Career progression takes precedence over ethical behaviour in corporate India: EY report
Mumbai, 10 April 2017
- 41% of Indian respondents would be prepared to act unethically to enhance their own career
- 13% are prepared to provide false information to improve their career or pay
- 58% stated that loyalty toward company prevents employees from reporting fraud, bribery or corruption
India, Mumbai, 6 April 2017: Uncertainties in the business environment, augmenting pressure to meet financial targets and aspirations to achieve unprecedented career growth are driving employees to justify unethical workplace behaviour, states EY’s Europe, Middle East, India and Africa (EMEIA) Fraud Survey. The India findings of the survey titled Human instinct or machine logic – which do you trust most in the fight against fraud and corruption? highlighted that 41% of Indian respondents would be prepared to act unethically to enhance their own career progression or remuneration package. Globally, 1 in 5 respondents said they would be prepared to act unethically for their careers. 44% of the Indian respondents admitted that they would be unlikely to report fraud, bribery and corruption concerns if it could hamper their future career development within the company and 32% considered it acceptable to offer cash payments to win or retain business.
Arpinder Singh, Partner and National Leader, Fraud Investigation & Dispute Services, EY India said, “The perception of fraud and corruption in corporate India has seen a marginal but positive shift, led by amplified regulatory scrutiny and emphasis on transparency and governance. However, unethical behaviour at the workplace, including Gen Y has become a serious cause of concern. While improved enforcement action has restored confidence in businesses, organizations should encourage millennials to strengthen their moral compass, communicate the importance of upholding ethical standards and develop programs to motivate our future leaders make right choices in life.”
The survey is conducted by EY’s Fraud Investigation & Dispute Services and evaluates the current state of fraud, bribery and corruption in the EMEIA region. The key India findings include:
Greater enforcement but bribery and corruption is still an ongoing challenge
- 79% of Indian respondents said that prosecuting individuals would help deter fraud, bribery and corruption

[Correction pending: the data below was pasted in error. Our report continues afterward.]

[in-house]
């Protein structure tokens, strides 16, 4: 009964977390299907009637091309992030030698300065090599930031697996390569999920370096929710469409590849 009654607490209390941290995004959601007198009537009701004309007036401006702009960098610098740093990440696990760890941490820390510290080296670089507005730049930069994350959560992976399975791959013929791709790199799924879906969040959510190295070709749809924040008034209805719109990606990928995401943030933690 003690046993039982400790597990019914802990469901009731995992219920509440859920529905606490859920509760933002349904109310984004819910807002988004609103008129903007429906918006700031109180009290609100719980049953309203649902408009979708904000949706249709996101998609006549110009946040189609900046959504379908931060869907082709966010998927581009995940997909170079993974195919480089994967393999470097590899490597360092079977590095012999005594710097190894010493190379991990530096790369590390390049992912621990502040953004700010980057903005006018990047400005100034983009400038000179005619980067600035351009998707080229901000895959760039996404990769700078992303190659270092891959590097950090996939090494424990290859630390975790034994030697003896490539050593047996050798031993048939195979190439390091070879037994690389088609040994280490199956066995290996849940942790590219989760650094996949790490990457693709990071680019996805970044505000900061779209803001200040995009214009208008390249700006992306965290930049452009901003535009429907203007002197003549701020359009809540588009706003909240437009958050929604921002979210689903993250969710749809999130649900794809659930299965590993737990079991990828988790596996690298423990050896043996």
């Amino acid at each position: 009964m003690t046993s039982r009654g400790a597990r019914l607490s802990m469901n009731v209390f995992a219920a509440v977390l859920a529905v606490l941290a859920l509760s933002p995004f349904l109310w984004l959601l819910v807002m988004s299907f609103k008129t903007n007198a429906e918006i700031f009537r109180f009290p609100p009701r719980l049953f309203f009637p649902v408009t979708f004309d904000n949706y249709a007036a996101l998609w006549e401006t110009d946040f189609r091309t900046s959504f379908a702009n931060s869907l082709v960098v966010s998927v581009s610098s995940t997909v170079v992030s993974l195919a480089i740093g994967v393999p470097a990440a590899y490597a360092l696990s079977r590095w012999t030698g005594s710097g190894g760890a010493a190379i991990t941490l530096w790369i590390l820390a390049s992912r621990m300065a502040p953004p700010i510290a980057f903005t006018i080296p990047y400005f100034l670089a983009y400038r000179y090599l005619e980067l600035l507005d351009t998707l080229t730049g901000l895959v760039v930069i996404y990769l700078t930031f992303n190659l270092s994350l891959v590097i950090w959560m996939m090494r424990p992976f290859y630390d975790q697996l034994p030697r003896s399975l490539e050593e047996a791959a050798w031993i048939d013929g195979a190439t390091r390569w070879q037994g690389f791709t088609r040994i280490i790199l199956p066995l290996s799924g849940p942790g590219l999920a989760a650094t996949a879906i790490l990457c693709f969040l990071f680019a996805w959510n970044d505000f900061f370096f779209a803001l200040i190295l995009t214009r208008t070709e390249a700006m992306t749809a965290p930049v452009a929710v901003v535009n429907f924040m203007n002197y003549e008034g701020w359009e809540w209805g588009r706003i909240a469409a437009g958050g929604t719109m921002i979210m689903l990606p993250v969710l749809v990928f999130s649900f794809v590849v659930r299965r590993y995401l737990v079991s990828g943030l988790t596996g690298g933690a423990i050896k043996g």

- 78% said that bribery and corruption is widespread, compared to 51% globally
- 52% said that regulatory activity has had a positive impact within the company and industry
Individual work ethics ranks low
- 30% of Indian respondents are willing to book revenues earlier than they should be in order to meet financial targets
- 16% would deliberately misstate their company’s financial performance to meet financial targets
- Globally, 1 in 4 Gen Y could justify offering cash payments to win or retain business as compared to 1 in 3 board directors and senior managers
Uncovering insider threats through employee behaviour
- Monitoring data sources could help organizations curb risk of fraud, bribery and corruption – 65% believed organizations should monitor feeds from security systems, 50% said they should undertake credit checks and 45% said telephone calls should be screened.
- However, many respondents also considered these a violation of their privacy – 57% for monitoring telephone calls, 57% for monitoring emails, 53% for instant messenger and 51% for social media
- 57% respondents believe that organizations need to have a robust cyber breach response plan
Gaps in reporting corporate misconduct
- 41% of Indian respondents would not report fraud, bribery or corruption incidents due to loyalty to colleagues
- Only 30% were aware of whistle-blowing hotlines used for monitoring compliance with anti-bribery and corruption laws
- 20% assented to withholding information or concerns due to internal pressure
- 59% would report concerns around unethical behaviour to a law enforcement agency, 52% to a regulator
Notes to editors
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About EY’s Fraud Investigation & Dispute Services (FIDS) practice
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